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Methodology for service life increase of hot forging tools

Abstract : Hot forging is widely used in the manufacturing of automotive components. The high production rate induces severe thermomechanical stresses in the tools. The lifetime of dies is commonly driven either by wear or thermal cracking. This paper describes the methodology that has been applied to gain understanding of the thermomechanical stress field in a cemented carbide punch used for the manufacture of airbag container type parts. The stresses are the result of a combination of purely mechanical stresses due to the forging process, and thermomechanical stresses induced by the thermal cycling of the punch surface during successive hot forging and waiting periods. Simulation results have been validated as a result of experimental investigations. The results show that in the critical area subjected to thermal cracking, the thermomechanical stress contribution is as high as 75% of the total stress field. As a consequence, it has been determined that an increased tool life could be expected by a global modification of the nominal hot-forging process parameters, i.e. by the modification of biller temperature and forging rate.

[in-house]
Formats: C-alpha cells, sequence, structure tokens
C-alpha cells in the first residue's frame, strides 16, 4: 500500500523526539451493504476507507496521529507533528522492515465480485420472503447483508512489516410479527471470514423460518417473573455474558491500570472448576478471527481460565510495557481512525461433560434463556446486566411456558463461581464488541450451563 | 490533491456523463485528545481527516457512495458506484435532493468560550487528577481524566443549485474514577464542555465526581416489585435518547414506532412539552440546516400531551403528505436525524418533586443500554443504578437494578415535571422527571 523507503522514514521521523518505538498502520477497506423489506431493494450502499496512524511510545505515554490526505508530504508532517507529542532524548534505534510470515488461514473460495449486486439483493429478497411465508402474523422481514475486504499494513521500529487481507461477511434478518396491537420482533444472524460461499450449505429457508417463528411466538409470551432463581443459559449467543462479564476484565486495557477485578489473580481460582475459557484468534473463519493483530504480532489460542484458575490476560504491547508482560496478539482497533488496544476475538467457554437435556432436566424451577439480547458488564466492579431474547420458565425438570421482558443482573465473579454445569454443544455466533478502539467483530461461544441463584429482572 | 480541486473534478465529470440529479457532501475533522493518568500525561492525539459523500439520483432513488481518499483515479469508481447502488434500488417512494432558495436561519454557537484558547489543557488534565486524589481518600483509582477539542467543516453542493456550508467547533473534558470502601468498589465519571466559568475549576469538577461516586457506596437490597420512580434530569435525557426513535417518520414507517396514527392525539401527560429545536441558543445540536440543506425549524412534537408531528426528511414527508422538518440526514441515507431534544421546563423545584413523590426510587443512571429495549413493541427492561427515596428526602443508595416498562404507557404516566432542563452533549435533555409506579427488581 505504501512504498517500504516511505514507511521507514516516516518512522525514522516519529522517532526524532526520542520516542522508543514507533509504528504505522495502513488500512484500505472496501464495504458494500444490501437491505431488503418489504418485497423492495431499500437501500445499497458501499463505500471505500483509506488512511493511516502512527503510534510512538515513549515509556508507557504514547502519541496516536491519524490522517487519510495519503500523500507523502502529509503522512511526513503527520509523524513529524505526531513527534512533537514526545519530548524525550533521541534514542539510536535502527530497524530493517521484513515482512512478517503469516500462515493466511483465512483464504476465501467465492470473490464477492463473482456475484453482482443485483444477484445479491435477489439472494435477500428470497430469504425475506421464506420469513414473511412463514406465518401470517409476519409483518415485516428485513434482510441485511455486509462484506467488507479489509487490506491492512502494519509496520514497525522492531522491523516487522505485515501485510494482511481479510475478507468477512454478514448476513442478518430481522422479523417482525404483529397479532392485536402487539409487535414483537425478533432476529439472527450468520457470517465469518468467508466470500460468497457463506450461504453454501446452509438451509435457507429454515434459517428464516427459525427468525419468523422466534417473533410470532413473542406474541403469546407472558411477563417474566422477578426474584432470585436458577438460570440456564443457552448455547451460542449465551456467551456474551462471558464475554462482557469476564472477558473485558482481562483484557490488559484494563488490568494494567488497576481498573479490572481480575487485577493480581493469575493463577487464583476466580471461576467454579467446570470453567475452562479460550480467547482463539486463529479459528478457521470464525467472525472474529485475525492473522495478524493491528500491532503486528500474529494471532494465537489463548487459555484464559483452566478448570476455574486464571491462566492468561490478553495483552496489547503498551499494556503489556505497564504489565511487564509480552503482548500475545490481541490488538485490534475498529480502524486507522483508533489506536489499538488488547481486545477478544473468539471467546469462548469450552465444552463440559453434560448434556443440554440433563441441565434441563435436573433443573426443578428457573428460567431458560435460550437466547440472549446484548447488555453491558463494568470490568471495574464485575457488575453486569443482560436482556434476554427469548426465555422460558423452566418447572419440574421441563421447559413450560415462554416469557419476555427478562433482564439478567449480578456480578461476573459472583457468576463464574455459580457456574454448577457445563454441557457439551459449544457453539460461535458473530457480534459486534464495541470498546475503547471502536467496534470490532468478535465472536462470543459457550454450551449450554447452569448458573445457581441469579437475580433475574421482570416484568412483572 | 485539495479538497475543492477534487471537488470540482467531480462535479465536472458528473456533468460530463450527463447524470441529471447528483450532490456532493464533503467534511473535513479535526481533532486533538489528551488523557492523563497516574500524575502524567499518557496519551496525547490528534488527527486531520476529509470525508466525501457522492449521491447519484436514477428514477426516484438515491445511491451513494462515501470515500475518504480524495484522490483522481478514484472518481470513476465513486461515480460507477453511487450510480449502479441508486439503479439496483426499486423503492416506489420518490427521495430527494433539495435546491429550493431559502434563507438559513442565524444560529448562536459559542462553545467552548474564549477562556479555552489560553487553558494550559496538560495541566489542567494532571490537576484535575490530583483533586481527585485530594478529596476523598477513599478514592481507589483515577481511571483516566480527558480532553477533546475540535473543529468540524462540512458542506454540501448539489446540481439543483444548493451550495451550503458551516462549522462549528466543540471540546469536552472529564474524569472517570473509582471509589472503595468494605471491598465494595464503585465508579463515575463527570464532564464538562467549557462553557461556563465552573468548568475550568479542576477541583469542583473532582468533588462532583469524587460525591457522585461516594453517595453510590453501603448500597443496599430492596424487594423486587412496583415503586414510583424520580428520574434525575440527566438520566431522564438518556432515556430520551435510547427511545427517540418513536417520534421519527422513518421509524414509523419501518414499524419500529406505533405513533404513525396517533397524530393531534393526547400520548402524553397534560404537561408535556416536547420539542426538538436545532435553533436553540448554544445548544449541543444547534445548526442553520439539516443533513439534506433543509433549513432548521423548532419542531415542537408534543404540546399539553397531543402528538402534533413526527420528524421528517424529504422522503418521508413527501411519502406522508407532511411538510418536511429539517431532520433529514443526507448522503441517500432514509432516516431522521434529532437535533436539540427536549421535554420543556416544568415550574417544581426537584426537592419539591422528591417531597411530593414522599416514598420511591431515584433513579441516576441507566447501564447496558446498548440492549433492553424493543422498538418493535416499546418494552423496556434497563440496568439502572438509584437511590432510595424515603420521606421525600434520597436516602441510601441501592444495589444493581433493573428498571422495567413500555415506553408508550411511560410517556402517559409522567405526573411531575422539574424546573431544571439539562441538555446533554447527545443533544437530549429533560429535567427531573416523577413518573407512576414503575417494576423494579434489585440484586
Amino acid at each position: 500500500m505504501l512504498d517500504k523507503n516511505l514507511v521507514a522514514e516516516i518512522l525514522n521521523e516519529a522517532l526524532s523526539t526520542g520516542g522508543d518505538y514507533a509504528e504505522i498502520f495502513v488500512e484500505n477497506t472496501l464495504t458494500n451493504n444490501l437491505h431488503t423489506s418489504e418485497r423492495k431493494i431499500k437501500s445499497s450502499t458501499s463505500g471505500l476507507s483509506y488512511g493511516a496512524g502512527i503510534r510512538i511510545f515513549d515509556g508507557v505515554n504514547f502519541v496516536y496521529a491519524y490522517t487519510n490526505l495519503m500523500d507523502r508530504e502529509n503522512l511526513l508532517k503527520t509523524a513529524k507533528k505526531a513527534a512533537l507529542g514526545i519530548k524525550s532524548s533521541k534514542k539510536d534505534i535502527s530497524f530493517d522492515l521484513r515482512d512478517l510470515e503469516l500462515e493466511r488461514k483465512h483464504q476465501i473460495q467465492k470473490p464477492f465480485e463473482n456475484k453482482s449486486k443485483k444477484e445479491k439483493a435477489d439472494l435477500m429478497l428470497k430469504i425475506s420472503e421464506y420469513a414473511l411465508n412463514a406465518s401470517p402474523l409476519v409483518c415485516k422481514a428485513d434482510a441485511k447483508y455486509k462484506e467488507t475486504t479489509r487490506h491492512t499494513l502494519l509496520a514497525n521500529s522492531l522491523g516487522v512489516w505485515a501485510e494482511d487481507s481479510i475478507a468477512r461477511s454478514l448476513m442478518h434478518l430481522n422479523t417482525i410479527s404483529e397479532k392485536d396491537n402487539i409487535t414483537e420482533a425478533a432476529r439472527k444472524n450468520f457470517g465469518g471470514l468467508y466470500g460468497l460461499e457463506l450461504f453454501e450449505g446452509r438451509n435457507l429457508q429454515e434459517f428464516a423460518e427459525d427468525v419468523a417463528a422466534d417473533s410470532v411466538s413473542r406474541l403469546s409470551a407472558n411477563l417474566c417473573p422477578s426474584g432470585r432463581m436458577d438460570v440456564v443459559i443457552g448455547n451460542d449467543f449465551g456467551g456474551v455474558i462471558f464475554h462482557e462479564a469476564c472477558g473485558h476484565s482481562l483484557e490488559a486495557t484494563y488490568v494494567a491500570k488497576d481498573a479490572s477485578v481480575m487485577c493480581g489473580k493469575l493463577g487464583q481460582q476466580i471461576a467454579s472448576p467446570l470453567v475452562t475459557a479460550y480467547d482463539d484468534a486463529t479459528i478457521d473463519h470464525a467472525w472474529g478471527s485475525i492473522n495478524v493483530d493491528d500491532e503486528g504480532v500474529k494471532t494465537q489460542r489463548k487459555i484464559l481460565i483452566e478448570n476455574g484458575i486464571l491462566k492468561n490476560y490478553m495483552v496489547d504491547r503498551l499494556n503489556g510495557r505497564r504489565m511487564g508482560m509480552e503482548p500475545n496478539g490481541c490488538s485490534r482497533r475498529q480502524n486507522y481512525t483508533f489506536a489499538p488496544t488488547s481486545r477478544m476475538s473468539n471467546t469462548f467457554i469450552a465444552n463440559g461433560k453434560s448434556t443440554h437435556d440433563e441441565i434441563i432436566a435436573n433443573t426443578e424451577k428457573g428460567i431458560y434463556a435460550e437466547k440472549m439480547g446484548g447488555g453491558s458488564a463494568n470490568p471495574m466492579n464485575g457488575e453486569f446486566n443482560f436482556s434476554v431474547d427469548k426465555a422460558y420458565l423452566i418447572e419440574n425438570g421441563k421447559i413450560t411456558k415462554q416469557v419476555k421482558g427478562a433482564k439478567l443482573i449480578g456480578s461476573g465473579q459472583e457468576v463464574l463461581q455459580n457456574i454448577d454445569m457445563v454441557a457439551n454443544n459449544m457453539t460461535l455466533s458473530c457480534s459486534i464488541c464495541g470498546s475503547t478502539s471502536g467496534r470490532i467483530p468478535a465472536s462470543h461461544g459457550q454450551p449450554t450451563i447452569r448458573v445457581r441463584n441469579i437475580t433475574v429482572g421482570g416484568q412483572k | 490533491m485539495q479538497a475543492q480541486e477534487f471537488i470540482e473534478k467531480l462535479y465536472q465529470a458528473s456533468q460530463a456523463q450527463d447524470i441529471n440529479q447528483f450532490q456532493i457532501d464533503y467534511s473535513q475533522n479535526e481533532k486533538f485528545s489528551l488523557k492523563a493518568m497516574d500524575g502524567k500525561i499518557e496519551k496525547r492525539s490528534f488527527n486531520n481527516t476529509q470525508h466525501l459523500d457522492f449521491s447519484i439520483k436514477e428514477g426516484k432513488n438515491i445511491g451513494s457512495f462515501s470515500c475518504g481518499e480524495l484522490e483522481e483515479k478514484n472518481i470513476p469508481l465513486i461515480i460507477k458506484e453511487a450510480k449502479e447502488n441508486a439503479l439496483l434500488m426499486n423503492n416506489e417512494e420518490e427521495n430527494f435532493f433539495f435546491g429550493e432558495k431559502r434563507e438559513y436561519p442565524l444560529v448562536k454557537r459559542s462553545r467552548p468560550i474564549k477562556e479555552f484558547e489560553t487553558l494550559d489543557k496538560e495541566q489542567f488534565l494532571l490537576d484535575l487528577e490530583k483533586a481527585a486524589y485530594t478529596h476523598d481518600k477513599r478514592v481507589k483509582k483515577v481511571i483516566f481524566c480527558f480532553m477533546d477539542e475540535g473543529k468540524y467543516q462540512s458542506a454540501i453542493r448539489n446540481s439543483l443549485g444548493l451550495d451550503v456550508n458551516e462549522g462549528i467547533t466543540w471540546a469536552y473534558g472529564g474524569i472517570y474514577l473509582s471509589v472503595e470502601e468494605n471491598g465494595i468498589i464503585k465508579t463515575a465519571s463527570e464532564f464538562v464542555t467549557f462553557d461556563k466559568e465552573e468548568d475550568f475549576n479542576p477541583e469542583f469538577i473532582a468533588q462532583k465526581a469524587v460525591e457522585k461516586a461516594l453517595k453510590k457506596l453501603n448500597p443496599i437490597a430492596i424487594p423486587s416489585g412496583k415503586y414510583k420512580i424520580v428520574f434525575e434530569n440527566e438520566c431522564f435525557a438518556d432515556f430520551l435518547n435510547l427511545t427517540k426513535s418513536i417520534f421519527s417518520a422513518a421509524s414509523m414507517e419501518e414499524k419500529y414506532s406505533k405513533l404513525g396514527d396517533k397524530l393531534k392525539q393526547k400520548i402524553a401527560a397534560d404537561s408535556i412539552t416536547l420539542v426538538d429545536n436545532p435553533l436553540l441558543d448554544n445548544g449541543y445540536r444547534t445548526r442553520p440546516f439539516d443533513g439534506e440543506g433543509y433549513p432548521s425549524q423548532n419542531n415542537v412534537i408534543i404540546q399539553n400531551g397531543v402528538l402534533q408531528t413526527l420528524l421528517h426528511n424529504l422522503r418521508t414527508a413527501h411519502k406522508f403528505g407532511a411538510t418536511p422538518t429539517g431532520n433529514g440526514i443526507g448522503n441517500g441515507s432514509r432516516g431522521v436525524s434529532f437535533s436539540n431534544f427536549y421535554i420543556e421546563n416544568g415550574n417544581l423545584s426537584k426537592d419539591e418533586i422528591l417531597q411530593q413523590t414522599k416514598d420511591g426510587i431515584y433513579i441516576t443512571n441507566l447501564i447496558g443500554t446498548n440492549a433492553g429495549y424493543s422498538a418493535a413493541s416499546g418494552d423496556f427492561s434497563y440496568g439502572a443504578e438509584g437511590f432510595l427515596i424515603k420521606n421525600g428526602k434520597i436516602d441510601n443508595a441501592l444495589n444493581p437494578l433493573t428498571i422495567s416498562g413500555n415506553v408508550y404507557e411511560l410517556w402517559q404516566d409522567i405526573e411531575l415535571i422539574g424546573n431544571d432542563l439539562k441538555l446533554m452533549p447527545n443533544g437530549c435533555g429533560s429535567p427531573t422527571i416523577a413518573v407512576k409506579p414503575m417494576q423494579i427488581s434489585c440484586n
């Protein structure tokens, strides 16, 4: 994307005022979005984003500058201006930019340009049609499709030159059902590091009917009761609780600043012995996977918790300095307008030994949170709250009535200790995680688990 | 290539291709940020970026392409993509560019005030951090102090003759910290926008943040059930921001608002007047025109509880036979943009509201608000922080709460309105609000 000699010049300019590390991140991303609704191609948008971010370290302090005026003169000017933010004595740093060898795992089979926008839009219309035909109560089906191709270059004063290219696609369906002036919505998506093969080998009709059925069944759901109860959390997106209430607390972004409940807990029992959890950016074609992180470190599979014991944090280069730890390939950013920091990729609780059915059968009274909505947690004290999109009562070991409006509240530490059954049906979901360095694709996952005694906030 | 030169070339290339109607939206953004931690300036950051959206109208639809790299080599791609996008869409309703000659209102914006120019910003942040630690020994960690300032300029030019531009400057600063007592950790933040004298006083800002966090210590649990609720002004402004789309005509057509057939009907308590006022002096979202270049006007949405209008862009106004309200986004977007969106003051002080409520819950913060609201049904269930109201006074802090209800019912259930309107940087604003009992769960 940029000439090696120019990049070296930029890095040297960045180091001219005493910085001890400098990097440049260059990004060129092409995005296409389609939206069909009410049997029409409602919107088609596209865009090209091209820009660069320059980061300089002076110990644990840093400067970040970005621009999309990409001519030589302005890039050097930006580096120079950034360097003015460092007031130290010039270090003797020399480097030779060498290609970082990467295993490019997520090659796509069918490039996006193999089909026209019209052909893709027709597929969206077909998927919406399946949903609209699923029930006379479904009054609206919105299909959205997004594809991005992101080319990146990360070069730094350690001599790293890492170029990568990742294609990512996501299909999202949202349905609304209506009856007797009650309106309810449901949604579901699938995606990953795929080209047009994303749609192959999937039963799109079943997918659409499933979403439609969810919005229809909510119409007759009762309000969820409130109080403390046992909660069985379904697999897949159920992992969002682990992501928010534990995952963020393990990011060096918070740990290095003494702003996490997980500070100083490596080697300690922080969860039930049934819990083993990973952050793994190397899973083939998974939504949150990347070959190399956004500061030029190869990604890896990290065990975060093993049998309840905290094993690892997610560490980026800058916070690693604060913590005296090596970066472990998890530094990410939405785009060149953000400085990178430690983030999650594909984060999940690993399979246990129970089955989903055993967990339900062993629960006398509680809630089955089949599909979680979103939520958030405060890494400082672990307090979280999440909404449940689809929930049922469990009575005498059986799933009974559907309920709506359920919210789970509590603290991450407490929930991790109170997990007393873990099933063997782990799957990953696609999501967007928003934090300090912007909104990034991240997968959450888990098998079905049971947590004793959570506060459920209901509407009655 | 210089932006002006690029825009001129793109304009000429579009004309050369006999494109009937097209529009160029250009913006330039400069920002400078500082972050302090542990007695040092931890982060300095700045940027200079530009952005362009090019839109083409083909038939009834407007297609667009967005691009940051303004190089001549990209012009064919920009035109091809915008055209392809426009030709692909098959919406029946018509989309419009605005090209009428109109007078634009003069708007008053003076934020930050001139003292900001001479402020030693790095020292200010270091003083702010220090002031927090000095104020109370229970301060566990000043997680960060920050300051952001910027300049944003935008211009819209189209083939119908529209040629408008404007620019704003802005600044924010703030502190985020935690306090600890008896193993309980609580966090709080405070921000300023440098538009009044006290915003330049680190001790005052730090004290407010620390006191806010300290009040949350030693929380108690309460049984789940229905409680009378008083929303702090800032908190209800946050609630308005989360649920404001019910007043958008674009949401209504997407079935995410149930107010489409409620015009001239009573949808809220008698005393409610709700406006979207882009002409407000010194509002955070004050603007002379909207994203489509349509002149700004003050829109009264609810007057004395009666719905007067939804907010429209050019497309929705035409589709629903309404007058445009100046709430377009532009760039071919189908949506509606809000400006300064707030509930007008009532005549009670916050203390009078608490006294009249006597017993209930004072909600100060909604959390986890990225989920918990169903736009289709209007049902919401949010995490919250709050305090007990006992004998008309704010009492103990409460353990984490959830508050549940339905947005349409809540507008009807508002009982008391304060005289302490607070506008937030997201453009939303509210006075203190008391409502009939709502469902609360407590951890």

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Olivier Brucelle, Gérard Bernhart. Methodology for service life increase of hot forging tools. Journal of Materials Processing Technology, Elsevier, 1999, 87 (1-3), pp.237-246. ⟨10.1016/S0924-0136(98)00357-4⟩. ⟨hal-01701676⟩



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